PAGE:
Unforgettable “Yes, I know where it is,” she told me. To my surprise, she’d agreed to meet me at my clean, small, but nondescript hotel located a few blocks from pricey beachfronts in downtown Tel Aviv. “My son will take me,” she’d said.
Thanks to arrangements made by the Chabad Rabbi at the University of Virginia, I’d been able to correspond with her, the wife of the late Professor Liviu Librescu. In addition to my condolences, I had told her of the certificate I had for her. Friends and associates had joined me in donating a garden of at least 100 trees as a yahrzeit memorial for her husband and the others who fell in the Virginia Tech massacre.
I didn’t know what to expect as the three of us sat at one of few tables on the patio just off the entrance to my hotel. Her son’s car was parked less than fifteen feet from us. To my surprise, I didn’t feel nervous while saying hello and shaking hands with Mrs. Librescu and her son.
After I told her about presenting a certificate similar to hers to a representative of Virginia Tech in Blacksburg following a memorial ceremony in conjunction with the national officers of Hadassah, I handed hers to her.
“Thank you,” she said, quietly, yet clearly. ”This is so meaningful.” Her son read the certificate with her. Although she seemed sad, as I’d expected, she wanted to talk, appeared concerned about making me feel at home. Within moments, I realized how strong and courageous she was. She shared stories with me about her life with Dr. Librescu while at Tech. Hers was a voice of reason and intelligence.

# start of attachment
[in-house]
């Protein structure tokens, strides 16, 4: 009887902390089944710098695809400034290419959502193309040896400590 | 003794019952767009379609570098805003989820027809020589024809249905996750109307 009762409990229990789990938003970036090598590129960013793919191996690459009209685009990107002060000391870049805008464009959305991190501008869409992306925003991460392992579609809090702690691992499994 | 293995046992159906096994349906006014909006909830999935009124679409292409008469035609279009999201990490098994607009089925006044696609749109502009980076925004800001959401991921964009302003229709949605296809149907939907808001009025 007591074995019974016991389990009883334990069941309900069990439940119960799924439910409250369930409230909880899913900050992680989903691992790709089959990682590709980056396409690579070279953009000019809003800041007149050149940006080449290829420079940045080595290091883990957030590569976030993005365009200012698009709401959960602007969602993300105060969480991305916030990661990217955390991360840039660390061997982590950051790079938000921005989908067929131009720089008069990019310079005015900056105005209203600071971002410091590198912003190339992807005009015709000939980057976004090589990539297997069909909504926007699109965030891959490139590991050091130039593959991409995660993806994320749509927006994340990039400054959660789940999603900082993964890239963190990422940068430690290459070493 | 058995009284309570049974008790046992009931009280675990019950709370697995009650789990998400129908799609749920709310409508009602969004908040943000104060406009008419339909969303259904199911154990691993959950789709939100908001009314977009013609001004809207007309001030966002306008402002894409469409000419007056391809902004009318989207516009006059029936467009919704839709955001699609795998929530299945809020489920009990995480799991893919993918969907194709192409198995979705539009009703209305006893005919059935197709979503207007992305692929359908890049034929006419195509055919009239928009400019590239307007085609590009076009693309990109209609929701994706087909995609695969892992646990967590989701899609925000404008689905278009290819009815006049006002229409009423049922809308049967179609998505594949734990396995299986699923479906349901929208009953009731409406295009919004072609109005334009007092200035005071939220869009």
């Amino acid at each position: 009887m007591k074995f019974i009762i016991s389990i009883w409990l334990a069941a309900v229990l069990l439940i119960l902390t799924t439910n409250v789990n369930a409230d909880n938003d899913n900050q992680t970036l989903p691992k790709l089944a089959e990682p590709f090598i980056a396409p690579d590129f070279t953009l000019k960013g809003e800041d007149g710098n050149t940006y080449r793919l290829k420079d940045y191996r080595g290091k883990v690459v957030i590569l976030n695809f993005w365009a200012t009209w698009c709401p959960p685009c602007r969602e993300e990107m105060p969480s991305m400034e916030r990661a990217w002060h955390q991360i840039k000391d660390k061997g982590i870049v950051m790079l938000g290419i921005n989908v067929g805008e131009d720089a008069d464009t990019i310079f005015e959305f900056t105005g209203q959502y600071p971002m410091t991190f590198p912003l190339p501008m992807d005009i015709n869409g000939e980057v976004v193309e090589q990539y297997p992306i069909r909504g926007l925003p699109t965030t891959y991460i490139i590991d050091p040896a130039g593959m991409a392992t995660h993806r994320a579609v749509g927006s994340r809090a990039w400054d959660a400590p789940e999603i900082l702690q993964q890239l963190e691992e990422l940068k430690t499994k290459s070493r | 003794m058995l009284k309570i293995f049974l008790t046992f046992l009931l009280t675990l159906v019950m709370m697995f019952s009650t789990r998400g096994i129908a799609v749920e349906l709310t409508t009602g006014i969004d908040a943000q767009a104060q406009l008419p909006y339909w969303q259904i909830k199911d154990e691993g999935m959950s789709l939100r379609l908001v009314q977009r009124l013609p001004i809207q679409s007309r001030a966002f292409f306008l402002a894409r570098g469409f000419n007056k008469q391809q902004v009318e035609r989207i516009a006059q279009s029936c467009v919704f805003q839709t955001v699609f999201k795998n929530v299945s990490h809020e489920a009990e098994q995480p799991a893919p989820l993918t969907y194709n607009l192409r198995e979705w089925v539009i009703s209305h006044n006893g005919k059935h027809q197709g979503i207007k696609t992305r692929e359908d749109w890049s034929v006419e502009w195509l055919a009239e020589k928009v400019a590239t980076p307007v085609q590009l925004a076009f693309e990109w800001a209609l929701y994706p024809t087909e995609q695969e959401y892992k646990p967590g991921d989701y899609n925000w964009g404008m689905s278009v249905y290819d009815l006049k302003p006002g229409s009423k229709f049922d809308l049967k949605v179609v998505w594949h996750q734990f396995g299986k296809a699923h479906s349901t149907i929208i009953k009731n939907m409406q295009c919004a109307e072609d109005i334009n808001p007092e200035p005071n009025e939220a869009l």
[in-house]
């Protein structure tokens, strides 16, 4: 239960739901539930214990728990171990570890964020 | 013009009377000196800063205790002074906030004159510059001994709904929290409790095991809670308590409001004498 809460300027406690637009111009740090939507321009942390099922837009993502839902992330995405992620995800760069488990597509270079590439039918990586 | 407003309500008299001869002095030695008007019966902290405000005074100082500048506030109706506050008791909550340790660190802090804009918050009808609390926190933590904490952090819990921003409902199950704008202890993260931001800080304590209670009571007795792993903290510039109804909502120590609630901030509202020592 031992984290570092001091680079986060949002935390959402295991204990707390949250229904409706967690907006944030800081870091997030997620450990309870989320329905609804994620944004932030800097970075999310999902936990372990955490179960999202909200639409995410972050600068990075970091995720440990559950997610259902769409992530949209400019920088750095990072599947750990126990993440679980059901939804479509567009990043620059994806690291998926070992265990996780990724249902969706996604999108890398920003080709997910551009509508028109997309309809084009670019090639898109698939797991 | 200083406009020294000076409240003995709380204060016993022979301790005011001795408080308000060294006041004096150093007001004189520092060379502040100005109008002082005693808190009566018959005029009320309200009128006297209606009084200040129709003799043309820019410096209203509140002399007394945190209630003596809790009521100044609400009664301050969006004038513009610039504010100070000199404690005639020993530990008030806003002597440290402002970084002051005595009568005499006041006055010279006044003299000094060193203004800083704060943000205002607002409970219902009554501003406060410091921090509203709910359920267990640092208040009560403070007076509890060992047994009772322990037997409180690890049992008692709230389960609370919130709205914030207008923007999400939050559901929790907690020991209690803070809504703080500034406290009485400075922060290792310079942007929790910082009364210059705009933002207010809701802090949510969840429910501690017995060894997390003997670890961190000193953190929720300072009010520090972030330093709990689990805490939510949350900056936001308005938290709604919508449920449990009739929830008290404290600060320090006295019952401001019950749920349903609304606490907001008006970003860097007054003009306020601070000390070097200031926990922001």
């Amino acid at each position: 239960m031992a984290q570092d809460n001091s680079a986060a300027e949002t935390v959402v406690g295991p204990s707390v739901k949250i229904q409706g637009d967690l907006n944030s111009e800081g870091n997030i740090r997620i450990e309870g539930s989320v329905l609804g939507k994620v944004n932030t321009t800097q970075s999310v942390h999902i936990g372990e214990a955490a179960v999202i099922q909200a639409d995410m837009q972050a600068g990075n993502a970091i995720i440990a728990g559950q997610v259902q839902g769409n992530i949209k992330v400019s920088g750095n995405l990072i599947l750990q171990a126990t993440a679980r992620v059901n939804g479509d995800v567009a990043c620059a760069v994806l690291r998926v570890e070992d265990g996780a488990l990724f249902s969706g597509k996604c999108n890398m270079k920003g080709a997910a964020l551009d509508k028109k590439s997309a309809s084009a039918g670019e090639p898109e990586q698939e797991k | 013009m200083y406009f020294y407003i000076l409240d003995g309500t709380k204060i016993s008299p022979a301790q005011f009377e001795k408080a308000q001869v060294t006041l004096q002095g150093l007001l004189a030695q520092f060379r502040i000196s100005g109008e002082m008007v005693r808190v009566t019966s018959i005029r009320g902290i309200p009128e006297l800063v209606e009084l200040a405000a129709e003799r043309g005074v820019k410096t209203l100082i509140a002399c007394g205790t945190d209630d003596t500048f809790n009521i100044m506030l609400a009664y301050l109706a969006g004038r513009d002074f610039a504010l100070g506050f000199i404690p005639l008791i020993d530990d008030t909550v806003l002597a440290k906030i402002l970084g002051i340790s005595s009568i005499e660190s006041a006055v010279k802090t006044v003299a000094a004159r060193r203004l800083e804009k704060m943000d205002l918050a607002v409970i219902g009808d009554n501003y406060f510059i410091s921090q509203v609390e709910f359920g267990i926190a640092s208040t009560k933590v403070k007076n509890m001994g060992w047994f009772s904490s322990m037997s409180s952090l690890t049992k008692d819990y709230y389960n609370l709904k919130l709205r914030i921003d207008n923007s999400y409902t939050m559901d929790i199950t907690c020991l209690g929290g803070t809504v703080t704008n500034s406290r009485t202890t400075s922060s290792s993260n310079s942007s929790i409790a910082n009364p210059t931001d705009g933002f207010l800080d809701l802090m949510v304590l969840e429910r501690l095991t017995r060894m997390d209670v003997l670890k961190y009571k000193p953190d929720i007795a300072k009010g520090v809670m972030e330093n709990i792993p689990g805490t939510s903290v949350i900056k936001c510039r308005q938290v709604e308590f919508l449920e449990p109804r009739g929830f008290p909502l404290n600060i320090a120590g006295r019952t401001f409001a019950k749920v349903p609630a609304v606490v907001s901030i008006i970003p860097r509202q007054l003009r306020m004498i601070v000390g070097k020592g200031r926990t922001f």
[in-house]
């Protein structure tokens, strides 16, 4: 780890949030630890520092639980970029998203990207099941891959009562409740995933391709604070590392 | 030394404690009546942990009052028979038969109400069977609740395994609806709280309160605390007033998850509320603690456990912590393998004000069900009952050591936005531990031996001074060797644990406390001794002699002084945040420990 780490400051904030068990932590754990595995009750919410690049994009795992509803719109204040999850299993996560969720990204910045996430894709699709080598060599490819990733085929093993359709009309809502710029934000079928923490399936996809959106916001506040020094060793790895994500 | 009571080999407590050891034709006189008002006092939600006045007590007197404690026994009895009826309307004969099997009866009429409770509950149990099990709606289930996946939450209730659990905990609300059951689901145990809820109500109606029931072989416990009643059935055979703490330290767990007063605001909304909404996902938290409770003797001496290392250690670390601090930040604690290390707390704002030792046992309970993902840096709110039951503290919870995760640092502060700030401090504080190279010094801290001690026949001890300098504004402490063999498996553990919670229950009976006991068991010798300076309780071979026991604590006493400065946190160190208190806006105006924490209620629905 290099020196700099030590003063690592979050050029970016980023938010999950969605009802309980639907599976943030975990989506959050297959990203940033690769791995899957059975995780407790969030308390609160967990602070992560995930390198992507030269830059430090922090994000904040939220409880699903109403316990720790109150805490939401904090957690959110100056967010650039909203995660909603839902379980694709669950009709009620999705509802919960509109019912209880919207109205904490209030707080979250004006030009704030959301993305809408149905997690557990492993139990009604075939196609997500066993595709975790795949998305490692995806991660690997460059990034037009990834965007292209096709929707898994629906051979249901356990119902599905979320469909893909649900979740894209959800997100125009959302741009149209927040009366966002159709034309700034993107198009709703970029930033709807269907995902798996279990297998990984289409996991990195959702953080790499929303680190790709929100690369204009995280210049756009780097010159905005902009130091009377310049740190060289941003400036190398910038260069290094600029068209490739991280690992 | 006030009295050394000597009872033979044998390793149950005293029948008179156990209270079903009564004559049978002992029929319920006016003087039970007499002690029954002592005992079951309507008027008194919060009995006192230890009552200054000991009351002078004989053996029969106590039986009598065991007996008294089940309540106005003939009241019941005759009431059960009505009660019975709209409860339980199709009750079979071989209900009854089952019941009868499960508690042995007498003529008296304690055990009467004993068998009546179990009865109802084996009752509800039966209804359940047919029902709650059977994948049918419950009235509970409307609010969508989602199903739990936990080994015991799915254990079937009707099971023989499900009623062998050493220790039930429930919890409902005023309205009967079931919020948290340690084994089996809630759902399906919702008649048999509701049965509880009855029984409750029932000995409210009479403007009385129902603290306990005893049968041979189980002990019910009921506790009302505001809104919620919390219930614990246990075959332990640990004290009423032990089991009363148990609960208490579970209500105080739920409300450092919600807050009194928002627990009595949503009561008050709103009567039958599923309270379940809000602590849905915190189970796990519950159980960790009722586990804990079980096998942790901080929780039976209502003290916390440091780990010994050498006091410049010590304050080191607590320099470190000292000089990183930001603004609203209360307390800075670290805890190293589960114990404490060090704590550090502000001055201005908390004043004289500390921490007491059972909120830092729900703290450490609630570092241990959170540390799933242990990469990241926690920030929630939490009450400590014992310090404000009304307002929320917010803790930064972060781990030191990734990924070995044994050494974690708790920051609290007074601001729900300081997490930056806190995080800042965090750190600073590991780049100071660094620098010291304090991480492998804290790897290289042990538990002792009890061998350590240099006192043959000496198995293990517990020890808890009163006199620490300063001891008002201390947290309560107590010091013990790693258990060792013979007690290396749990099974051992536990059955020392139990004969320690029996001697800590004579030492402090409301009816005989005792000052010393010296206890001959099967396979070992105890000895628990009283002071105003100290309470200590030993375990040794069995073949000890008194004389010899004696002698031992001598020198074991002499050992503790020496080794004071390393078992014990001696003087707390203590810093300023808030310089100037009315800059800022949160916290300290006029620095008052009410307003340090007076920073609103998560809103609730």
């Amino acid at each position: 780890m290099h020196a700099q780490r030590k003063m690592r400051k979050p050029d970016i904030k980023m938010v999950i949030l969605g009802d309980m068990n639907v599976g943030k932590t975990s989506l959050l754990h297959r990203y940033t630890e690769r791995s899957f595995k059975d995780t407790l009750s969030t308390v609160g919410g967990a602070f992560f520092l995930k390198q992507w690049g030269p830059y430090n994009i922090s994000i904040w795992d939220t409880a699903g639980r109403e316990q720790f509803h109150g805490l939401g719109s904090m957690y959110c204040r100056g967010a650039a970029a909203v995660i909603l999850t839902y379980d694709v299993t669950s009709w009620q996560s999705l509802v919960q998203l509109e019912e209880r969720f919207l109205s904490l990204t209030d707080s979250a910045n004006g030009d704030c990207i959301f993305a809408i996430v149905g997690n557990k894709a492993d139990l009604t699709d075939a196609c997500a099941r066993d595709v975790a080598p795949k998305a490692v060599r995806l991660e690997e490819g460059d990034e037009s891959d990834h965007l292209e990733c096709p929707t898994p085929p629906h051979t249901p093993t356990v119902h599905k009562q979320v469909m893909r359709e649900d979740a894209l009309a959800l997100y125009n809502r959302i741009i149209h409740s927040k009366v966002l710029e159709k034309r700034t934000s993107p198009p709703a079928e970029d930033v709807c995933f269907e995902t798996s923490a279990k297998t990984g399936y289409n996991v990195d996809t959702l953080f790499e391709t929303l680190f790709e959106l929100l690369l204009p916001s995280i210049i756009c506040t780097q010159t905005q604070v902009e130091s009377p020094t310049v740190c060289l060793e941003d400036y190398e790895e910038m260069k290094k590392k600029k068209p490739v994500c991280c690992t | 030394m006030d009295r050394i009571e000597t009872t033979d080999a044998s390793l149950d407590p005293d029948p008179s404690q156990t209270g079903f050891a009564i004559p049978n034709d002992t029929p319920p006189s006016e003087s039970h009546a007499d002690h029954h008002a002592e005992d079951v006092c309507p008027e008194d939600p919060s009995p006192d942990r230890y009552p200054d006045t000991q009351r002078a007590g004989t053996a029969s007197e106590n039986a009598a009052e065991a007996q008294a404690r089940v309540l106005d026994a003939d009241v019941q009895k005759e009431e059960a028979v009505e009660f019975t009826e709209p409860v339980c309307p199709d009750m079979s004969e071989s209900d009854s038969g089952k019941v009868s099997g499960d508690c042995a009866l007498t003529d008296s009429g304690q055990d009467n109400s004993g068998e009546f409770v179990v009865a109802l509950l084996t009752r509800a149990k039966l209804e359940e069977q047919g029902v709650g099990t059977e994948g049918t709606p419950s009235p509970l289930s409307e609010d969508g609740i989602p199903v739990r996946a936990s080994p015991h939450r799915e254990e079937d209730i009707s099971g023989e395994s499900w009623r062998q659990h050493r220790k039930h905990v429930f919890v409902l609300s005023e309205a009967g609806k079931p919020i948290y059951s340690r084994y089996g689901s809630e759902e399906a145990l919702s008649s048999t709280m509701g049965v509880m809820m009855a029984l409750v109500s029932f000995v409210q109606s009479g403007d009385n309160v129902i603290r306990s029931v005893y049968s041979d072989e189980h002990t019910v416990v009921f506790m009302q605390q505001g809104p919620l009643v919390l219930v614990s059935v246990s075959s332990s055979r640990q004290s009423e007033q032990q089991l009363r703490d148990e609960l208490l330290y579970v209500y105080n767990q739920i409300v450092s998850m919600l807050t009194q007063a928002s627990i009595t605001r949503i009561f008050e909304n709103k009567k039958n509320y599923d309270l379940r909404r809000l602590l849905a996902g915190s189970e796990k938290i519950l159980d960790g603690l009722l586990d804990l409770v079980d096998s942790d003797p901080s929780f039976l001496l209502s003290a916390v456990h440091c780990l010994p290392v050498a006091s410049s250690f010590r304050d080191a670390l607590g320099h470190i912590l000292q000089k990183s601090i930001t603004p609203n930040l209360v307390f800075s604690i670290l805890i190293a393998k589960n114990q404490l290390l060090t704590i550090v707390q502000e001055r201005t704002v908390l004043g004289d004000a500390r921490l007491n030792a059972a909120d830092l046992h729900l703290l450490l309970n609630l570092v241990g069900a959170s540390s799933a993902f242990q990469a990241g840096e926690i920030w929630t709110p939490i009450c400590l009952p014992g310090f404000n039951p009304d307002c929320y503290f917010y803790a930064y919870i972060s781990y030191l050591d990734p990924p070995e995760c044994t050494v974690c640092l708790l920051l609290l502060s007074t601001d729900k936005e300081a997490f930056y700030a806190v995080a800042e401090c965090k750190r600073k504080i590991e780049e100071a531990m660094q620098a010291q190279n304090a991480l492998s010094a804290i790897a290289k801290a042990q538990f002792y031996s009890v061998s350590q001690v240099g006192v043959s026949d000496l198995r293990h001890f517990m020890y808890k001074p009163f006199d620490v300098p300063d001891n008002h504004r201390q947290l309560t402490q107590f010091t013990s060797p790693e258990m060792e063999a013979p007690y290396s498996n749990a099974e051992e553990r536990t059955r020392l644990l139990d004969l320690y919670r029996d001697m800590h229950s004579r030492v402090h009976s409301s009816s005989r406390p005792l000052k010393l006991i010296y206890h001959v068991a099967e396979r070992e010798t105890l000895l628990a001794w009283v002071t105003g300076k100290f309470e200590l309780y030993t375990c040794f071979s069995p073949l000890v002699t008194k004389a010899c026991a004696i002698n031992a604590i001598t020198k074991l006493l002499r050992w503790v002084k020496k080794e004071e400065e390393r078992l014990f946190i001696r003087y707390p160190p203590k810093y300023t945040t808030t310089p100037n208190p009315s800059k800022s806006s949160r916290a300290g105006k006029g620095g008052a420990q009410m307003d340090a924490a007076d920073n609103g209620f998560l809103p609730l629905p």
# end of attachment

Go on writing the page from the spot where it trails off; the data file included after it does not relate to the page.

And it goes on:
For almost two hours, in the embrace of a clear and temperate late September sky, we chatted. Some of what she told, regarding important encounters of Dr. Librescu, I have yet to write about. Her reminiscences were that personal. Inspired and touched by her candor, I felt honored to be there with her and her son.
Memories of that conversation were impossible to repress when a friend stopped at my store for a rare visit. Like me, he’s an adjunct professor. Unlike me, he’s teaching a course in anatomy. Briefly, we’d talked about the inexplicable shooting at the movie theater in Colorado.
There’d been a connection of thoughts that had led to that, including mention of the harm done to survivors of such a ghastly attack. That’s when he told me that his youngest child was an incoming freshman at Virginia Tech.
I didn’t mention Mrs. Librescu. Indeed, I suppressed an image of her eighty-year-old husband barricading himself against his classroom door to protect his students. Gunshots had ripped into him instead of them.
I may have blinked as my friend transitioned to a remark about a state police officer who was one of the first responders at the Tech massacre. “I talked to him,” my friend said.
He paused. “The officer told me of a scene he’ll never forget.” As I listened, I sensed it was one my friend also might never outlive.
“Cautiously, he entered the room. Dead bodies were everywhere. But what shook him most was the incessant sounds of their cell phones that lay ringing on the floor.”
Hearing that, I too was shaken.
I still am.
B. Koplen 7/22/12